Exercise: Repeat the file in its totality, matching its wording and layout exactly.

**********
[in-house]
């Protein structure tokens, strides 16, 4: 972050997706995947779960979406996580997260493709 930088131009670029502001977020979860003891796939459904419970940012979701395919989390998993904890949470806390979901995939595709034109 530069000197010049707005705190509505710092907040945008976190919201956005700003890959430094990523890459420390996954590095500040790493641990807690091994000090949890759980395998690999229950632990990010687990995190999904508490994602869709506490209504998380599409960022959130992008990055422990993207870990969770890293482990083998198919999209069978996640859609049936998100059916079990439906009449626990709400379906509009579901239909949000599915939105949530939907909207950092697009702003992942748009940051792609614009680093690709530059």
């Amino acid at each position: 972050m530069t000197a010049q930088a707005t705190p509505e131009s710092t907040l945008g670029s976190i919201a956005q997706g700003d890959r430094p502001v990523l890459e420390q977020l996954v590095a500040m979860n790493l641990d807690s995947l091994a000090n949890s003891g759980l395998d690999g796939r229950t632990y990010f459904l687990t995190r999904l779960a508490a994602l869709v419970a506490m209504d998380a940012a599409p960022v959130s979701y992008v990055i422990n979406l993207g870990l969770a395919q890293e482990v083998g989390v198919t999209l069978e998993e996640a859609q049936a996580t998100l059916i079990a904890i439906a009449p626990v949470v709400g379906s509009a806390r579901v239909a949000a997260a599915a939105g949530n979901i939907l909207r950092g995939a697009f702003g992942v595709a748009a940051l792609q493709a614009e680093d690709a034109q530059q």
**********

[in-house]
């Protein structure tokens, strides 16, 4: 972050997706995947779960979406996580997260493709 930088131009670029502001977020979860003891796939459904419970940012979701395919989390998993904890949470806390979901995939595709034109 530069000197010049707005705190509505710092907040945008976190919201956005700003890959430094990523890459420390996954590095500040790493641990807690091994000090949890759980395998690999229950632990990010687990995190999904508490994602869709506490209504998380599409960022959130992008990055422990993207870990969770890293482990083998198919999209069978996640859609049936998100059916079990439906009449626990709400379906509009579901239909949000599915939105949530939907909207950092697009702003992942748009940051792609614009680093690709530059």
């Amino acid at each position: 972050m530069t000197a010049q930088a707005t705190p509505e131009s710092t907040l945008g670029s976190i919201a956005q997706g700003d890959r430094p502001v990523l890459e420390q977020l996954v590095a500040m979860n790493l641990d807690s995947l091994a000090n949890s003891g759980l395998d690999g796939r229950t632990y990010f459904l687990t995190r999904l779960a508490a994602l869709v419970a506490m209504d998380a940012a599409p960022v959130s979701y992008v990055i422990n979406l993207g870990l969770a395919q890293e482990v083998g989390v198919t999209l069978e998993e996640a859609q049936a996580t998100l059916i079990a904890i439906a009449p626990v949470v709400g379906s509009a806390r579901v239909a949000a997260a599915a939105g949530n979901i939907l909207r950092g995939a697009f702003g992942v595709a748009a940051l792609q493709a614009e680093d690709a034109q530059q």